The rationale for introducing CBDCs vary across countries. However, much of national regulators’ interest stemmed from the surge in crypto uptake observed in 2020-21. Thus, regulators now endeavour to exercise more caution in dealing with volatilities triggered by ‘crypto-busts’ and ‘crypto-winters’, or periods of depressed crypto prices.
Bahamas and Nigeria were the first countries to launch their own CBDCs.
Launched in Oct 2020, the ‘Bahamian Sand Dollar’ is a case in point for financial inclusion. Its primary objective was to serve the unbanked and the under-banked populations across more than thirty of its inhabited islands. On similar lines, East Carribean Central Bank which is the central regulator for Anguilla, Antigua and Barbuda, Commonwealth of Dominica, Grenada, Montserrat, St Kitts and Nevis and St Vincent and the Grenadines became the first currency union central bank to have a CBDC.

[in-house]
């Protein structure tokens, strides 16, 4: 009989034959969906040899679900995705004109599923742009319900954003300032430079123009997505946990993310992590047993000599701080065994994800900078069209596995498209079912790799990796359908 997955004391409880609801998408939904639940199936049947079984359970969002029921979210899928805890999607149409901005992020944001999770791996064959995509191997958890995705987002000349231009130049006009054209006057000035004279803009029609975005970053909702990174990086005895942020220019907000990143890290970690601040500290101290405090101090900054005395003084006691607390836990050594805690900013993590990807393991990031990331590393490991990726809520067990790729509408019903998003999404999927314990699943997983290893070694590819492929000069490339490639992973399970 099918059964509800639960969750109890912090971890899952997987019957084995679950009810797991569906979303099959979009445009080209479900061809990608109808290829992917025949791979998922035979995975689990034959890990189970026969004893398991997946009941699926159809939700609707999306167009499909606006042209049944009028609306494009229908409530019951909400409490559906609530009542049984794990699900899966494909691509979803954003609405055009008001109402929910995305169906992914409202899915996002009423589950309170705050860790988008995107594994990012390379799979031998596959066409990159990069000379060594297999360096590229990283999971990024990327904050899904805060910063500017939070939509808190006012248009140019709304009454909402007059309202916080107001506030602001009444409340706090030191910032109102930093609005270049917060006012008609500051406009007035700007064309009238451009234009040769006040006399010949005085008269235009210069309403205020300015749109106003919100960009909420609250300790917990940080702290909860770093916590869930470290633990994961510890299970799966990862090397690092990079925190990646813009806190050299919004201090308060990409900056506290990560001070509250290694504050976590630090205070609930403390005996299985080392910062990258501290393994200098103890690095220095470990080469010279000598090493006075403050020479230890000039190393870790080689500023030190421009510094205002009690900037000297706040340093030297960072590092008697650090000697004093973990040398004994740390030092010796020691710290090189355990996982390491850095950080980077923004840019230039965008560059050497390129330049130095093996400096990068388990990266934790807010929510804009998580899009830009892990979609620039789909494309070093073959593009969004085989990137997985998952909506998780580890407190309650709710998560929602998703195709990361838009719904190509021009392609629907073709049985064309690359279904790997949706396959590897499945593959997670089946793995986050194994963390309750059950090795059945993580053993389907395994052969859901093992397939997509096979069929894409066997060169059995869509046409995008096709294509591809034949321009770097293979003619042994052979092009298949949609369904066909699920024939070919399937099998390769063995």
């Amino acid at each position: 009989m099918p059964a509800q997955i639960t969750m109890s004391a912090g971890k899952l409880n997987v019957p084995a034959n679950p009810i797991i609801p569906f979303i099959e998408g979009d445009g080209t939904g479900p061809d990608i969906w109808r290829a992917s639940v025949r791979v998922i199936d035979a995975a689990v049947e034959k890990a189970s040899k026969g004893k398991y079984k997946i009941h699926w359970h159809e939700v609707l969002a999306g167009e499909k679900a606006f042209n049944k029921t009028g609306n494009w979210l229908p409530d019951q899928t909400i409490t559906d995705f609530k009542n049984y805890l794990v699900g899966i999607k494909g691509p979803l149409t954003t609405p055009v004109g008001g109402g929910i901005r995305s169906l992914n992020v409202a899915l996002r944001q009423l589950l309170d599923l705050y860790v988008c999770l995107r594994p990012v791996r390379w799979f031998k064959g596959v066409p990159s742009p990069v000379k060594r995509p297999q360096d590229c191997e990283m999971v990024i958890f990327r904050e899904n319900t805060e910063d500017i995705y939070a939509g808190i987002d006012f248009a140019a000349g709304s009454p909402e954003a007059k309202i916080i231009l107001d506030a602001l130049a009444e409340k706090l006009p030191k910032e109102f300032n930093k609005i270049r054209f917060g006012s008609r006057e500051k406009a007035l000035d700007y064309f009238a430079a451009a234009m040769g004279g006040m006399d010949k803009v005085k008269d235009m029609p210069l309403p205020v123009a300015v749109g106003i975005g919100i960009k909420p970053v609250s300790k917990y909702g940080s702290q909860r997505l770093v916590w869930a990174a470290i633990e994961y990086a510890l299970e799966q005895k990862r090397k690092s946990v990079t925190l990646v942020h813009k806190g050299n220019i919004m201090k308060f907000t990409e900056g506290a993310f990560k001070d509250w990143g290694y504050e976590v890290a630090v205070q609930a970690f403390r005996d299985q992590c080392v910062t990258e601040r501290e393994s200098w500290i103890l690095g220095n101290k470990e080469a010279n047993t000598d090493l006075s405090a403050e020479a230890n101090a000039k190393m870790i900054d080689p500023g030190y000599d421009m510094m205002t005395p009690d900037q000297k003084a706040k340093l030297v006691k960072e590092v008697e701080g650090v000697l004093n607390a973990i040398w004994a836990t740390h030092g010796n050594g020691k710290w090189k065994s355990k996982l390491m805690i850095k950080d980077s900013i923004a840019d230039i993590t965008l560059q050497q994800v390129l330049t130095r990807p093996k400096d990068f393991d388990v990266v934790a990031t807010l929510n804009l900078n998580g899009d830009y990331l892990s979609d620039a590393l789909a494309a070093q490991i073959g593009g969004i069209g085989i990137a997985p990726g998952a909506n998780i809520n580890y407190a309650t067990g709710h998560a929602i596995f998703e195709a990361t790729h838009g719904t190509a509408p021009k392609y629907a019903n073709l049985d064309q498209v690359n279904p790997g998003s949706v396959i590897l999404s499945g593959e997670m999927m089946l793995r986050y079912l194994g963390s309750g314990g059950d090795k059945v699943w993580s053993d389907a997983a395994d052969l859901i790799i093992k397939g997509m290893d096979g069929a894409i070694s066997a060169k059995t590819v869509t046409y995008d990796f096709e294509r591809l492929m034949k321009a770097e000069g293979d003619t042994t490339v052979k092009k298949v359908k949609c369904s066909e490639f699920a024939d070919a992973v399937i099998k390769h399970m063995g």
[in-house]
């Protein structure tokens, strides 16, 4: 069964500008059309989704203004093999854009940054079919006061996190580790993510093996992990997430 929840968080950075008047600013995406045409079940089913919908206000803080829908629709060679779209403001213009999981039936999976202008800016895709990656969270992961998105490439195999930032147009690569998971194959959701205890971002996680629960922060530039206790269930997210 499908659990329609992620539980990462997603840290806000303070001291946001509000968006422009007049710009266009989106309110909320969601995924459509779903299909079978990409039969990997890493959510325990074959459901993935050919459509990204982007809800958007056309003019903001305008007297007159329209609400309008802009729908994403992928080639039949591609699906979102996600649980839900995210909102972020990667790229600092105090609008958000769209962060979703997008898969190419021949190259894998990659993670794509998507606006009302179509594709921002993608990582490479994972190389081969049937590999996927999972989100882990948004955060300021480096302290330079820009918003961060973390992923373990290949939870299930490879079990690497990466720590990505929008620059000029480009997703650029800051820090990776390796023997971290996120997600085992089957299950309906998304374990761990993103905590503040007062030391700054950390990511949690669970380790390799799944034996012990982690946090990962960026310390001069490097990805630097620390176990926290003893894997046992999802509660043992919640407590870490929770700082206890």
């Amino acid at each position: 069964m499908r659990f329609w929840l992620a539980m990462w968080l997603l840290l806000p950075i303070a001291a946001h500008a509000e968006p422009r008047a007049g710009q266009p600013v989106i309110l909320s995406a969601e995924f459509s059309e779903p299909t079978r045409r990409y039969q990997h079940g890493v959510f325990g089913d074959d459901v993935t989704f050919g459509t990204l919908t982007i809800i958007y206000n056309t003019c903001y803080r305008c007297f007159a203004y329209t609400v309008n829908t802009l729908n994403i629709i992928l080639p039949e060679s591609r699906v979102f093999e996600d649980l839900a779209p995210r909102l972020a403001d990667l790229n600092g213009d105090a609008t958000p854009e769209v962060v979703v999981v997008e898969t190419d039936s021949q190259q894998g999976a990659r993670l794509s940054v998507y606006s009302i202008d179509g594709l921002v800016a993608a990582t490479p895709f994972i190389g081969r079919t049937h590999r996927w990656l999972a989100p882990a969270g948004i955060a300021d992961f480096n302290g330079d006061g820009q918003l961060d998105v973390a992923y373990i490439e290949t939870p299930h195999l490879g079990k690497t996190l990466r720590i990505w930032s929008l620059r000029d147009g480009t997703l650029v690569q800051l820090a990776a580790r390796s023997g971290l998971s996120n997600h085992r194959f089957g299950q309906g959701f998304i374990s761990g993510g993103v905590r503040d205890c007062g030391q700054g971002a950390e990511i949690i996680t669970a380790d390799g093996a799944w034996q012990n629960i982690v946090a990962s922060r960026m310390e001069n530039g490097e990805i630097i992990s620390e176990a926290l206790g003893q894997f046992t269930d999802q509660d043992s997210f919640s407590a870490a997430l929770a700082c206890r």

Paper currencies need to physically travel and require certain logistics to be accessible to people. For these distant island nations, CBDCs as a currency would ensure wider geographical coverage. With decidedly lower logistical challenges than paper currency.
Senegal and Ecuador, on the other hand, have opted out of launching CBDCs.
It is not just the smaller countries which are exploring CBDCs. As pointed out by the IMF, 19 G20 countries too are exploring its possibilities. Separately, Asian countries sitting on certain crucial technological advancements would be helped in their CBDC plunge. For example, China’s CBDC project was initiated in 2014 with Singapore and Hong Kong SAR entering the frame in 2016 and 2017.
What are the varied forms of CBDCs?
Based on their usage and functions, CBDCs are categorised into retail (CBDC-R) and wholesale (CBDC-W).
CBDC-R is meant for retail consumption and can be availed by all including the private sector, non-financial consumers and businesses. On the other hand, CBDC-W ismeant for interbank transfers and wholesale transactions by financial institutions.